Researchers are developing new vaccine strategies for COVID-19, including an inhalable COVID-19 vaccine.
Their new project produced two vaccine strategies. Both are scalable and adaptable and can be transported and stored at room temperature.
One strategy uses modified bacteriophage particles that can be inhaled to deliver protection via the lungs to the immune system. The other delivers injectable adeno-associated virus-phage particles that directly encode protection against the virus in immune cells.
Both approaches triggered strong production of antibodies in rodents.
The study appears in the Proceedings of the National Academy of Sciences.
José Onuchic, a physicist at the Center for Theoretical Biological Physics (CTBP) at Rice University and a co-principal investigator on the project, and his team worked on the first strategy. CTBP scientists simulated several epitopes, the part of antigen molecules that bind to specific biological targets. These can be placed on the surface of bacteriophage (aka phage) particles, viruses that infect bacteria but are safe for humans and have been used to treat bacterial infections for nearly a century.
The phage particles are engineered with an epitope from the SARS-CoV-2 spike protein, along with a small ligand peptide that helps the phage cross from the lungs into the recipient’s bloodstream. Once there, they essentially teach the immune system to guard against COVID-19.
An advantage to a phage-enabled vaccine, Onuchic says, is that one spike protein can carry a multitude of epitopes, and they can be easily customized to protect against COVID-19 variants. “The protection derived from some of these epitopes may be destroyed in a variant, but the remaining ones will continue to offer protection,” he says.
The researchers’ initial task was to see which of a small set of epitopes displayed by SARS-CoV-2 would best serve the purpose.
“We wanted to find fragments that mimic the spike structure, so they can be used to teach the immune system to recognize the virus,” says coauthor Paul Whitford, a CTBP senior scientist and an associate professor of physics at Northeastern University.
“Our work demonstrated the epitopes that show the smallest deviation from the original structure when put onto the surface of the phage are the most efficient in terms of immune response,” Onuchic says. “This is because their structures are mostly conserved when they are taken out of the protein environment. It appears that not only sequence but also structural conservation is needed for success.
“This also gives us the possibility of designing new epitopes, and now we have a methodology to look for them computationally,” he says.
In this study, the researchers, including coauthors Esteban Dodero-Rojas, a Rice graduate student, and Vinicius Contessoto, a former postdoctoral researcher at Rice and currently a CTBP affiliate, analyzed five epitopes Rutgers University scientists suggested and found that one of them was best able to retain its structure when transferred to a phage.
In experiments with rodents, that one, which they called Epitope 4, delivered the best immune response by nearly a factor of 10 over the other candidates.
In the next step, the researchers will expand the search for more and better epitopes.
“We will try to computationally screen the entire surface of the spike protein to find new epitopes,” Onuchic says. “If you just do this by trial and error, by brute force, it’s going to be too expensive or too long a process. By computational screening, we can come up with a short list of new candidates.”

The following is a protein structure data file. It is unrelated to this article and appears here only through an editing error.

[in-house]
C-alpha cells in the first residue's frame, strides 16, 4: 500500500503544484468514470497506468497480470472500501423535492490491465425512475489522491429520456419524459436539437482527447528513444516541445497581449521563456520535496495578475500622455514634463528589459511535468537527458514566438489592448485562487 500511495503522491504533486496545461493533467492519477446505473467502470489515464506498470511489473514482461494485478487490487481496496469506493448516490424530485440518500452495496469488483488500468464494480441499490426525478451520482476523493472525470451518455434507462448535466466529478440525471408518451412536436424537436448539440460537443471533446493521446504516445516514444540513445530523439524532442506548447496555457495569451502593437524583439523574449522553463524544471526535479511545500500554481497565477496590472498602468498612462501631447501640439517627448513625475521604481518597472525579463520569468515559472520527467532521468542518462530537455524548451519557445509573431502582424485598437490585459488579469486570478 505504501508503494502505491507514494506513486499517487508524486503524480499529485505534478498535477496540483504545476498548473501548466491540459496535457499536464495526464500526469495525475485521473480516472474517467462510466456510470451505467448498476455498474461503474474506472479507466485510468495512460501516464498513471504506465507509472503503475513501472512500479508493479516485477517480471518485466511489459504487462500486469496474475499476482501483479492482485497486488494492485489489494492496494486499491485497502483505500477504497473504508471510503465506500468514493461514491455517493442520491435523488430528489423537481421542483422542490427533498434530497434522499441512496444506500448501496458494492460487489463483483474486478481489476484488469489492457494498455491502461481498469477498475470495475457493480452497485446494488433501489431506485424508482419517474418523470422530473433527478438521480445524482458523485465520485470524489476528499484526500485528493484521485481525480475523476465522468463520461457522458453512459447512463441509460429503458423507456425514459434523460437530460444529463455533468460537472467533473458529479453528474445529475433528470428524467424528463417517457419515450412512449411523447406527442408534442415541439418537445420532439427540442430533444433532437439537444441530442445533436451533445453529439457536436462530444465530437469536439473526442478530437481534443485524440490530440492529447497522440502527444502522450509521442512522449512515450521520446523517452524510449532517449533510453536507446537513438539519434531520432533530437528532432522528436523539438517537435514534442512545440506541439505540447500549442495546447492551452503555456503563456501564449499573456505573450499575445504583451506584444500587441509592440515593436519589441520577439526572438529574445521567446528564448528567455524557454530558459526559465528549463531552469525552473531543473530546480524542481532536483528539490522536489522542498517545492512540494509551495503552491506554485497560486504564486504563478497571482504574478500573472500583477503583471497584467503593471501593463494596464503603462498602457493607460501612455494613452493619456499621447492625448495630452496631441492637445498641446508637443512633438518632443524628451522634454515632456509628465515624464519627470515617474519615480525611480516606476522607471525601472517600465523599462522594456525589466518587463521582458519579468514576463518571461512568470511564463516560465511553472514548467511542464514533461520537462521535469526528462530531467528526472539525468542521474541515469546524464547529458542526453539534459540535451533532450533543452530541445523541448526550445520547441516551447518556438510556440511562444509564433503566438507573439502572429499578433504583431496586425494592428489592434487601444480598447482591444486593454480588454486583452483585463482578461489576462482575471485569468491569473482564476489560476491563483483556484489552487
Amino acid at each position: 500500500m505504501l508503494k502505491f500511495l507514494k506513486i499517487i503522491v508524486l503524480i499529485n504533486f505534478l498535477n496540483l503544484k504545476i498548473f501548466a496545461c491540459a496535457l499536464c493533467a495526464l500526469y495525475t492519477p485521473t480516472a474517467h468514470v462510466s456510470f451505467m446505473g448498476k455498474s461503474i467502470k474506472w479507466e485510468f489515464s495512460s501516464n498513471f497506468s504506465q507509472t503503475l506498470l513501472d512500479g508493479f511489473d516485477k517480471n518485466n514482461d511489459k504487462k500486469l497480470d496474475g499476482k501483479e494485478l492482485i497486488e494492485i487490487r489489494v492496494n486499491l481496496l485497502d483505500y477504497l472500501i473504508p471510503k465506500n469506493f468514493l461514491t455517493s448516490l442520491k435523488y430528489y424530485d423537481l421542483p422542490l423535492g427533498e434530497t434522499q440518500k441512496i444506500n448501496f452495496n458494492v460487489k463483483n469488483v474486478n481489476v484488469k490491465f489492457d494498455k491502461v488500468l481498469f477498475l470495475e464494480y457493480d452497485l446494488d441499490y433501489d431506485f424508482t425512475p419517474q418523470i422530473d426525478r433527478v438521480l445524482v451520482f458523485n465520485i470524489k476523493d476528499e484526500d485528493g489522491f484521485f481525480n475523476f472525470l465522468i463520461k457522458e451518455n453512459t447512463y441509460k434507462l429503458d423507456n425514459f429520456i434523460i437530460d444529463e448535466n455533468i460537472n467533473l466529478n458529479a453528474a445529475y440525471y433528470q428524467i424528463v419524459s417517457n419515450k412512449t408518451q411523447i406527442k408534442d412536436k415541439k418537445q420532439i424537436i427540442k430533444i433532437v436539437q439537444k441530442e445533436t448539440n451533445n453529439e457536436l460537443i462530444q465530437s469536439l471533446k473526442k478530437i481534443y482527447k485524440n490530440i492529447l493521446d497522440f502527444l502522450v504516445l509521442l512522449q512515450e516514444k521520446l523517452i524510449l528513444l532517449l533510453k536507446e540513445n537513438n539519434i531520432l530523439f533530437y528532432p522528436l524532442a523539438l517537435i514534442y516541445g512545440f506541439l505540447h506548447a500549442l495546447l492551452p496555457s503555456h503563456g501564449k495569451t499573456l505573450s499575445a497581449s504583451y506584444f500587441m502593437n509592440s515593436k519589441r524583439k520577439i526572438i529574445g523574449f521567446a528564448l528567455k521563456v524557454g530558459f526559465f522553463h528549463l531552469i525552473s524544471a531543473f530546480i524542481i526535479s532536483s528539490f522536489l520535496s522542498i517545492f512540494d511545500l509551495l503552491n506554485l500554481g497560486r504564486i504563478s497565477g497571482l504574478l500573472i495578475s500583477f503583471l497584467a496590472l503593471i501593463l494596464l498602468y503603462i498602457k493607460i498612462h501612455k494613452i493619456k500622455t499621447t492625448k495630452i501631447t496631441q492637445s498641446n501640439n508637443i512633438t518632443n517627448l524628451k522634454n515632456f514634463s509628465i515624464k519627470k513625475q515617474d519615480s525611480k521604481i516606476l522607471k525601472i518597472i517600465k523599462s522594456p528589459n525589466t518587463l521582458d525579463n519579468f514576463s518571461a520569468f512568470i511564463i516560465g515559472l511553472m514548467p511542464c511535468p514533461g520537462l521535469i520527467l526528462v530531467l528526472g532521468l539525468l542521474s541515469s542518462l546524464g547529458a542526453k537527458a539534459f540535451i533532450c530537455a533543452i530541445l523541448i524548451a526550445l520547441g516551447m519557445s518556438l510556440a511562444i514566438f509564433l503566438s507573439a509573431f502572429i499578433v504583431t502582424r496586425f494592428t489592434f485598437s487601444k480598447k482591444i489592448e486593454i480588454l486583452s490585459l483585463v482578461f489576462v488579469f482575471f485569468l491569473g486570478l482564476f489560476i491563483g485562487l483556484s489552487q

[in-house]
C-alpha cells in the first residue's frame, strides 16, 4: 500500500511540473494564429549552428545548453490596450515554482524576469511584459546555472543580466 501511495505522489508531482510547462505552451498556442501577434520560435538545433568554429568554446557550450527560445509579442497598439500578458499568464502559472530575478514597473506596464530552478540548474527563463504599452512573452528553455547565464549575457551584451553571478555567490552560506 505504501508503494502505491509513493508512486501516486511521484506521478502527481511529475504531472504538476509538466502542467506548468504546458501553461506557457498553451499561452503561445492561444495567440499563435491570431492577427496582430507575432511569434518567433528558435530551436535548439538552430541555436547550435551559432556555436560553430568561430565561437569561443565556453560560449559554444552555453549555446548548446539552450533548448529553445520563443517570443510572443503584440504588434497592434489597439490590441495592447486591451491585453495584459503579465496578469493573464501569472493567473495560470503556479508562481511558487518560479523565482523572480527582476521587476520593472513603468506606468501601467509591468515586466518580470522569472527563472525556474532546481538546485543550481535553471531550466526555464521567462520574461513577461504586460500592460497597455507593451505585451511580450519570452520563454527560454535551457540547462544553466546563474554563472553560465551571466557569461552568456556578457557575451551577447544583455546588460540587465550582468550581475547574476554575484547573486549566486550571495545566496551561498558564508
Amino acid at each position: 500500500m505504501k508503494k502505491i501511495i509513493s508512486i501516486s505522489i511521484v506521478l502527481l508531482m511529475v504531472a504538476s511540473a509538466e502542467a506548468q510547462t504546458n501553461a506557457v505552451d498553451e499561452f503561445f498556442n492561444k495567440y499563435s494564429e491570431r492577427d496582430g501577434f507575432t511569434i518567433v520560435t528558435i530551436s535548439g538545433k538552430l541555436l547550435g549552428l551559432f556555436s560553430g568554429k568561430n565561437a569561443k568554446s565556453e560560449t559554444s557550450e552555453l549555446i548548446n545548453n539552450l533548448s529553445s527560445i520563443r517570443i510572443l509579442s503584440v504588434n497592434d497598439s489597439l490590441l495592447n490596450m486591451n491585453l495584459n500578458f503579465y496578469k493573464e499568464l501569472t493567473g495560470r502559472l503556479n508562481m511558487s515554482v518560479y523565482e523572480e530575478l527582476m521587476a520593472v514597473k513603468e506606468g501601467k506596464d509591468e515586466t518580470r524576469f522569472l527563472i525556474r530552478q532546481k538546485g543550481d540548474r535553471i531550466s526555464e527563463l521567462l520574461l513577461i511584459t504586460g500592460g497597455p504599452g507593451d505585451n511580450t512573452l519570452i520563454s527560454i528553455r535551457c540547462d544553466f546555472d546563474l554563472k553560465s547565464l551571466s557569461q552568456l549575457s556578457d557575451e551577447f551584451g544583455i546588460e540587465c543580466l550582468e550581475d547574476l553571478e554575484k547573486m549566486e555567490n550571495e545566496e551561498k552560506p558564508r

“This paper proves the concept that, as of the last five or six years, it has become easier and cheaper to test vaccine constructs on the computer prior to experiments,” Whitford adds. “Before, one could typically test just a handful of possibilities, but now we’re ramping up to simulate hundreds or thousands of candidates.”
A single vaccine that protects against multiple COVID-19 variants and can be transported without the “cold chain” required for current vaccines will be key to finally curtail the worldwide epidemic, says Renata Pasqualini, who co-led the study.
“The structure and strength of the local health care system is a key consideration,” says Pasqualini, a professor and founding chief of the cancer biology division in the radiation oncology department at Rutgers New Jersey Medical School. “As such the global COVID-19 pandemic has raised awareness of public health inequity and the need for a rapid and accessible immunization process. In this context, the favorable biological attributes of phage particles might represent a potentially practical yet affordable alternative.”
Onuchic says the study serves as a powerful example of how theory and experimentation should work together. “You’re going to see a lot of papers going forward that are not theoretical or experimental, but a synergistic combination of both,” he says.
“Ongoing and planned studies will hopefully confirm that our first prototype is indeed neutralizing and leads to an Investigational New Drug application to the FDA,” says co-lead author Wadih Arap, director of the Rutgers Cancer Institute of New Jersey at University Hospital Newark. “In the meantime, the platform technology reported in this work will serve to respond promptly to emerging more virulent variants.”
Additional coauthors are from the Rutgers Cancer Institute of New Jersey; PhageNova Bio; MBrace Therapeutics; the Rutgers New Jersey Medical School; and Harvard Medical School.
The Rutgers Cancer Institute of New Jersey, National Science Foundation, Department of Energy, National Institutes of Health, Northeastern University, a Gillson Longenbaugh Foundation grant, and the Welch Foundation supported the research.
Source: Rice University